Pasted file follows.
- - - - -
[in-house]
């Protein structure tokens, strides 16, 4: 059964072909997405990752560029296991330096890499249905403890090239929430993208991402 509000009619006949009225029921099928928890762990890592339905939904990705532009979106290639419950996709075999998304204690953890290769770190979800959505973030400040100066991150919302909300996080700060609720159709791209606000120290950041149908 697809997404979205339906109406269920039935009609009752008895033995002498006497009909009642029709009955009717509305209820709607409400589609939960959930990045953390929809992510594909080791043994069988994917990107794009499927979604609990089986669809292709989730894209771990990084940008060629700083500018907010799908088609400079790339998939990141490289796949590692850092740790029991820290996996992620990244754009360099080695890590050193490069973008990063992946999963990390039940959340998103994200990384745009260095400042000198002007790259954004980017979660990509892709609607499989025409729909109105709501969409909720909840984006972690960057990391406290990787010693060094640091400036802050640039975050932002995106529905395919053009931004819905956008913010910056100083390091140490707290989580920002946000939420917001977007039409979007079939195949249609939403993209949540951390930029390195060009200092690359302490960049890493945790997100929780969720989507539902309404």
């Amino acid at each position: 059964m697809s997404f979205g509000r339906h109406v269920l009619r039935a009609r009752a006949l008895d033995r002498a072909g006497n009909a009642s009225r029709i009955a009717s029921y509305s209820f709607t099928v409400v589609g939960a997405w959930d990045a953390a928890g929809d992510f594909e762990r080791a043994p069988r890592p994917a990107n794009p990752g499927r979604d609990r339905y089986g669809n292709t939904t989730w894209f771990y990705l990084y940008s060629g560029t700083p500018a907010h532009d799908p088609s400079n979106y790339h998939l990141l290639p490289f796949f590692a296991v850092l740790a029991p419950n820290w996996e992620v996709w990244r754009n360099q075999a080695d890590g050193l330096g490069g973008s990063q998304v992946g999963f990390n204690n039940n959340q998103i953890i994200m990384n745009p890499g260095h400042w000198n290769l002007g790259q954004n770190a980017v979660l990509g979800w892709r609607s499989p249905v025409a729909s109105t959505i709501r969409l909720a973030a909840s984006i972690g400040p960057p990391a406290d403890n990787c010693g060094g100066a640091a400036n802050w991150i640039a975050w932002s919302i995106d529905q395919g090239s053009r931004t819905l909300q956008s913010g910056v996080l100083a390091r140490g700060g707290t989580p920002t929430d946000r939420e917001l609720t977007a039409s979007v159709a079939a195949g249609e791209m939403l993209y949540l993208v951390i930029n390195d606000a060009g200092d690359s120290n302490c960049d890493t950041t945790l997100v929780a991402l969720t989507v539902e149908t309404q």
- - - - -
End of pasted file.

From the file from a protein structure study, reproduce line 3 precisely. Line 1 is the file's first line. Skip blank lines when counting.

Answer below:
């Amino acid at each position: 059964m697809s997404f979205g509000r339906h109406v269920l009619r039935a009609r009752a006949l008895d033995r002498a072909g006497n009909a009642s009225r029709i009955a009717s029921y509305s209820f709607t099928v409400v589609g939960a997405w959930d990045a953390a928890g929809d992510f594909e762990r080791a043994p069988r890592p994917a990107n794009p990752g499927r979604d609990r339905y089986g669809n292709t939904t989730w894209f771990y990705l990084y940008s060629g560029t700083p500018a907010h532009d799908p088609s400079n979106y790339h998939l990141l290639p490289f796949f590692a296991v850092l740790a029991p419950n820290w996996e992620v996709w990244r754009n360099q075999a080695d890590g050193l330096g490069g973008s990063q998304v992946g999963f990390n204690n039940n959340q998103i953890i994200m990384n745009p890499g260095h400042w000198n290769l002007g790259q954004n770190a980017v979660l990509g979800w892709r609607s499989p249905v025409a729909s109105t959505i709501r969409l909720a973030a909840s984006i972690g400040p960057p990391a406290d403890n990787c010693g060094g100066a640091a400036n802050w991150i640039a975050w932002s919302i995106d529905q395919g090239s053009r931004t819905l909300q956008s913010g910056v996080l100083a390091r140490g700060g707290t989580p920002t929430d946000r939420e917001l609720t977007a039409s979007v159709a079939a195949g249609e791209m939403l993209y949540l993208v951390i930029n390195d606000a060009g200092d690359s120290n302490c960049d890493t950041t945790l997100v929780a991402l969720t989507v539902e149908t309404q």